Stuart McCullough leads The Woolmark Company, which focuses on promoting the natural qualities of wool and continues to prioritize the creation of a more sustainable future at every level of the industry.


One of The Woolmark Company’s biggest assets is its community of growers, manufacturers, retailers and end consumers. It connects brands around the world directly with supply chain partners, and particularly the Australian growers with the world of high fashion. This two-way communication between the raw material and the end product allows for traceability across the entire supply chain and most importantly, respect for where wool comes from. After three years of development, WoolQ is a significant project The Woolmark Company launched earlier this year, that gives a face to the woolgrowers of Australia, enabling them to interact with industry information, data, selling choices and trading opportunities, thereby giving autonomy to these farmers and their businesses. Moving forward, this tool will offer the potential for total transparency for the entire wool industry.

Australian woolgrowers consider themselves custodians of the land, not owners, and are increasingly implementing sustainable practices that are working to reverse land degradation and increase biodiversity on their properties; practices that are actively encouraged and promoted by The Woolmark Company. A 5-year project has begun this year to capture and report on-farm stewardship by woolgrowers, assessing impacts on soil health, biodiversity, and threatened native species.


As the global authority on wool, The Woolmark Company sees an obligation to responsibly and openly communicate the facts of the industry, and continually learn and advance the eco-credentials of wool. The research arm of the company is dedicated to publishing, in peer-reviewed journals, scientifically defensible evidence for ways to communicate the fibre’s inherent properties, and to improve farming and manufacturing practices. Culminating seven years of research, a Lifecycle Assessment guideline on wool’s total footprint has been developed and will be published later this year. The company is also researching trends in the use of eco-friendly chemicals across 40 different wool processes, as well as creating a benchmarking tool that compares manufacturers in terms of their overall environmental footprint through aspects including water and energy use. This work will allow companies to understand their impact on the supply chain and identify improvement areas on an individual level, with cumulative improvements to the industry overall.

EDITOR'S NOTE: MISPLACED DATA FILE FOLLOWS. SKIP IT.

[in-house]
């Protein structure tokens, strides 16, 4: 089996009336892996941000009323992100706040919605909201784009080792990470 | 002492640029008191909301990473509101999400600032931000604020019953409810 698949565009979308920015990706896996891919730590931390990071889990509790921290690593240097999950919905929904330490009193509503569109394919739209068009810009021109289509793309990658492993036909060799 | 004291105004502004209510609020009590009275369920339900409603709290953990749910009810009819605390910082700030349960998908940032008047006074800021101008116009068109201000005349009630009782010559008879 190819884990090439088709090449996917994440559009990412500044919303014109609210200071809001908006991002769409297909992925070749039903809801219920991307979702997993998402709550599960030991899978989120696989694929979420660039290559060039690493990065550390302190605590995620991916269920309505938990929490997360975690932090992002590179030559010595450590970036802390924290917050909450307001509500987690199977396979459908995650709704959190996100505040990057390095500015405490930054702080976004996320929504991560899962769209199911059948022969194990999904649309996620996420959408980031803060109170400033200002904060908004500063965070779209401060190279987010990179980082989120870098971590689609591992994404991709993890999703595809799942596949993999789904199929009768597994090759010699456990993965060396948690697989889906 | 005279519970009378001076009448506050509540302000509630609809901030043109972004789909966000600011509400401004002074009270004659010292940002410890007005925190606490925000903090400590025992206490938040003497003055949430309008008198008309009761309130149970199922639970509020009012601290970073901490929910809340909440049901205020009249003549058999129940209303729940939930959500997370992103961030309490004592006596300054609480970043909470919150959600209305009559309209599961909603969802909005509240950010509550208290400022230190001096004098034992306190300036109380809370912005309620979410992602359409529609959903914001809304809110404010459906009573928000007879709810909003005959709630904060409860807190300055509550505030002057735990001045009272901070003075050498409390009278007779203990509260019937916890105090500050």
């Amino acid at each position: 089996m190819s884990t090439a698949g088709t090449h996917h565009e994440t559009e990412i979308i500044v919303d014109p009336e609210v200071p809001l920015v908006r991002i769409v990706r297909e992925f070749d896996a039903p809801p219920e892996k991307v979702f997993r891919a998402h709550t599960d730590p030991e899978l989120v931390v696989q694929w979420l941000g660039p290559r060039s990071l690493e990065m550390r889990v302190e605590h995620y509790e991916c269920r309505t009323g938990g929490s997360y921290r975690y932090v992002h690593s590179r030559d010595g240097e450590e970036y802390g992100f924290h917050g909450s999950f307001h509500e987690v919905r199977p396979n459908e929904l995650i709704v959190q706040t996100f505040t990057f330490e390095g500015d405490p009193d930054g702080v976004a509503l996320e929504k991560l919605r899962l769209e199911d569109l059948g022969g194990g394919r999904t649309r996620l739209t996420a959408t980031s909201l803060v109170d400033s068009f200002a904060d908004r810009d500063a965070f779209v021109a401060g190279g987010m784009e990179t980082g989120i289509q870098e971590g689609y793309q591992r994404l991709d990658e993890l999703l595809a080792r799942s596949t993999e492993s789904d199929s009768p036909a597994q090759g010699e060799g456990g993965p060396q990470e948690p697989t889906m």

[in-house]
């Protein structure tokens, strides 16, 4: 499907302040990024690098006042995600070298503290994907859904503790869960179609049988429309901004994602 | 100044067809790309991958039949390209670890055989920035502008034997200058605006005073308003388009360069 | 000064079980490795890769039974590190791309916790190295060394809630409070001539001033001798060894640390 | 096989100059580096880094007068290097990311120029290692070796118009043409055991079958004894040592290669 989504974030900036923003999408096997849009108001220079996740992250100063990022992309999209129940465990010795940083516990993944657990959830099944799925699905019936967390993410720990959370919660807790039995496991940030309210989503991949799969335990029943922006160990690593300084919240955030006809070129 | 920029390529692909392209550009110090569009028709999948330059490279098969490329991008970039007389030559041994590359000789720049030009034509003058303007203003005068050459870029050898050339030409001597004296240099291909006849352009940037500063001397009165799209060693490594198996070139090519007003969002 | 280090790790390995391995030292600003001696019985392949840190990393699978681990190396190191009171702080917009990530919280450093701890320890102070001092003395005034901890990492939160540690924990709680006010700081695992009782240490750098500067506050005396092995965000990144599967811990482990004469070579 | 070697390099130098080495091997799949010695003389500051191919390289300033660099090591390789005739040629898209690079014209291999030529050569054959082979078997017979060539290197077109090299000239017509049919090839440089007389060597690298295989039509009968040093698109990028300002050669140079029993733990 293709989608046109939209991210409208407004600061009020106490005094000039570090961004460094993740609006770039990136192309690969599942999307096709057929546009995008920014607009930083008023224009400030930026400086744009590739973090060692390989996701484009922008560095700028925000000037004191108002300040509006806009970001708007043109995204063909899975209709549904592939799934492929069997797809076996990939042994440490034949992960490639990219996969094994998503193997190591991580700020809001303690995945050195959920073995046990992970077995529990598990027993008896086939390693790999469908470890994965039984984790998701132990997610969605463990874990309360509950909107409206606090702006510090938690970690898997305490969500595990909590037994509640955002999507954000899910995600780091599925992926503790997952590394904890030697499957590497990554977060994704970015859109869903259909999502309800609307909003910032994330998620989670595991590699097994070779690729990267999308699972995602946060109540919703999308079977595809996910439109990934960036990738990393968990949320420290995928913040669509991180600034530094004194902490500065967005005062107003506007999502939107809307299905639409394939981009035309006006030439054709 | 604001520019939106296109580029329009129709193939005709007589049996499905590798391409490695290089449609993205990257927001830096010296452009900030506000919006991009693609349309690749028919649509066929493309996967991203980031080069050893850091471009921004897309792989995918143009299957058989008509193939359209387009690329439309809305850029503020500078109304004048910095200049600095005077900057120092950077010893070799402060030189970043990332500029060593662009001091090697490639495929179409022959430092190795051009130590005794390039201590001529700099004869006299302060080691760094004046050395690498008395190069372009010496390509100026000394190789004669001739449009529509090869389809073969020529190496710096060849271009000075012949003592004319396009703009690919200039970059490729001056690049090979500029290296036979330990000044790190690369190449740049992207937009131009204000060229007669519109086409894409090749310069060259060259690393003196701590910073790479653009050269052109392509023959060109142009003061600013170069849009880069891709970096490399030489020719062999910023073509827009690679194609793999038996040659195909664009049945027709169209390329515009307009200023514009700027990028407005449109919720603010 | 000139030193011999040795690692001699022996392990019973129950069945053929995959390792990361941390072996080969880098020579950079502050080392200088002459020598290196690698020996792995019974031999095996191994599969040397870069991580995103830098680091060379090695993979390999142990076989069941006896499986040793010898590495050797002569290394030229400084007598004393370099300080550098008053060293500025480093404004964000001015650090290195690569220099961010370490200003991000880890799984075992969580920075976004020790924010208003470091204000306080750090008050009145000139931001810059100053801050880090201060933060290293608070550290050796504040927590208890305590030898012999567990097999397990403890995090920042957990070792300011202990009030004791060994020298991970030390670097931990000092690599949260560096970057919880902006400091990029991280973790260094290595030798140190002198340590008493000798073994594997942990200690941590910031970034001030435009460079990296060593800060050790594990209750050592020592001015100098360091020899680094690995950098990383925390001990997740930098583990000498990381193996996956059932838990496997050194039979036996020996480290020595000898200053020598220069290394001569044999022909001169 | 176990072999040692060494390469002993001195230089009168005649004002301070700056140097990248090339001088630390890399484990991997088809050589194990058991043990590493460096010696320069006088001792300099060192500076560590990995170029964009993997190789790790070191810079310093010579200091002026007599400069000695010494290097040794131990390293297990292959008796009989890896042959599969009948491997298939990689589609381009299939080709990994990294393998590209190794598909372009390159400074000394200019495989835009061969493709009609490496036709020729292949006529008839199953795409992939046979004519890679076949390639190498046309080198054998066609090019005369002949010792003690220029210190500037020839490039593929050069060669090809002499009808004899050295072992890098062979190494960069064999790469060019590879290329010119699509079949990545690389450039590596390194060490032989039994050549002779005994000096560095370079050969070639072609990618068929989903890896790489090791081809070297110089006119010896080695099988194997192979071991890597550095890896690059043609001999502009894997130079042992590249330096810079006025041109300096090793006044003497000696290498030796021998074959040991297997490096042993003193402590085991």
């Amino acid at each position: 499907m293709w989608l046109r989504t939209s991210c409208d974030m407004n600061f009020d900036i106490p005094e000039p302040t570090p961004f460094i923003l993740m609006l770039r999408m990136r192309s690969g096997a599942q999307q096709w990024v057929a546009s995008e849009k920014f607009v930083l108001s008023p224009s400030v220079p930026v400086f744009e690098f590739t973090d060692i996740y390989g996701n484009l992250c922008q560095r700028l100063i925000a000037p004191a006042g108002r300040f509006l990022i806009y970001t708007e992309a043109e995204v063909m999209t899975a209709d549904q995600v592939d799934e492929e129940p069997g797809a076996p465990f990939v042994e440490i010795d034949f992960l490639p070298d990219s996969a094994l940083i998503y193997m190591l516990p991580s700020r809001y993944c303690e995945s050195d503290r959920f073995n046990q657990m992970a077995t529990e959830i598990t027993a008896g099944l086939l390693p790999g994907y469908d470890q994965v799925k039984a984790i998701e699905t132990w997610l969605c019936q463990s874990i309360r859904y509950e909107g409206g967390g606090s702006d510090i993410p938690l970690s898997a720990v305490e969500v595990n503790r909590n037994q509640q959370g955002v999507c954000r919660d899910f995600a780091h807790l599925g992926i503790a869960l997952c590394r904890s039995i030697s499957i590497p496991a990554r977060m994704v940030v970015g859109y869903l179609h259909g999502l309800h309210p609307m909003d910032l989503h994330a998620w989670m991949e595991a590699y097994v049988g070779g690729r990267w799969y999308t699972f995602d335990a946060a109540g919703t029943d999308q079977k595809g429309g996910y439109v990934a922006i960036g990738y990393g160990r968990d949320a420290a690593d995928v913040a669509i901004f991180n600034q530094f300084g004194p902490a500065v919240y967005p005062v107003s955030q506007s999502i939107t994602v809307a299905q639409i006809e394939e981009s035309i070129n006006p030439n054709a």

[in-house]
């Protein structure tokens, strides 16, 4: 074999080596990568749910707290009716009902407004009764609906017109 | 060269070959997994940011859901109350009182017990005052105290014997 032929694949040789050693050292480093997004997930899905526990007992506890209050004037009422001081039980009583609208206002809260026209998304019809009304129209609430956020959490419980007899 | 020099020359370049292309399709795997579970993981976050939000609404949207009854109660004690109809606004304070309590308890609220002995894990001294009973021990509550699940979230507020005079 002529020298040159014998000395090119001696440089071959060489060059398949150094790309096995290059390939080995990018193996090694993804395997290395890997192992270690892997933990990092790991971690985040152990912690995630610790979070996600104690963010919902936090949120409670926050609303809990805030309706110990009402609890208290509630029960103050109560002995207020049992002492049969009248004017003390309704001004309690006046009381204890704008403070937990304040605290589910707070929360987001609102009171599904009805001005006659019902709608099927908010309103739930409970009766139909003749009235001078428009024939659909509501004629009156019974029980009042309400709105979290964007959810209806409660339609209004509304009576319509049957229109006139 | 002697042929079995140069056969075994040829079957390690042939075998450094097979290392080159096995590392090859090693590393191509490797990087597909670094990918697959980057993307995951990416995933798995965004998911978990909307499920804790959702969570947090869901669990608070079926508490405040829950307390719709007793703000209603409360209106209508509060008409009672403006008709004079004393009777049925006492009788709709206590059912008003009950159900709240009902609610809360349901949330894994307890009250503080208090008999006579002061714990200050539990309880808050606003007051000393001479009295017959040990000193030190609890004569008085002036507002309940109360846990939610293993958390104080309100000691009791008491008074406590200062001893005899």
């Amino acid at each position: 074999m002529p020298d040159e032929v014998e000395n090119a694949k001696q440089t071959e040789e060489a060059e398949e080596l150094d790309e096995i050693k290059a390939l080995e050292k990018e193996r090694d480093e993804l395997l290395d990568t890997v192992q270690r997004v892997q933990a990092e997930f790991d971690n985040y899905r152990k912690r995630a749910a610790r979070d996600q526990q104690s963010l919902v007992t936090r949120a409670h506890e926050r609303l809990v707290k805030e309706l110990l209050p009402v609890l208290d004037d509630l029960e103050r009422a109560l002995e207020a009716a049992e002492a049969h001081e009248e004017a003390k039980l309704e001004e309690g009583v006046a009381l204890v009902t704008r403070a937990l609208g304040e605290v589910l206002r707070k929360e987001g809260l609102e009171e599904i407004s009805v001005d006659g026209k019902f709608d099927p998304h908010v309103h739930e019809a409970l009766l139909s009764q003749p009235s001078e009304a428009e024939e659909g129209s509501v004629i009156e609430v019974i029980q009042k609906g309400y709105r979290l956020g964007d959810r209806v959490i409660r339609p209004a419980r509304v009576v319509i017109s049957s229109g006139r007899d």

The Woolmark Company is committed to employing long-term thinking in its investment in innovation, which is why it nurtures talent through the Wool4School, Wool Performance Challenge and International Woolmark Prize programs, which all serve to educate and push young thinkers to engage with the natural design potential that wool offers.


As the Managing Director of The Woolmark Company, McCullough has identified these priorities in research, development and innovation to be not only useful for the growers, processors and designers of wool, but an invaluable tool with which to communicate to end consumers, empowering them with truthful, scientific information in order to make responsible purchases. This public engagement ensures a future for the wool industry, as more and more consumers are finding true value in the renewable, natural and biodegradable properties of wool.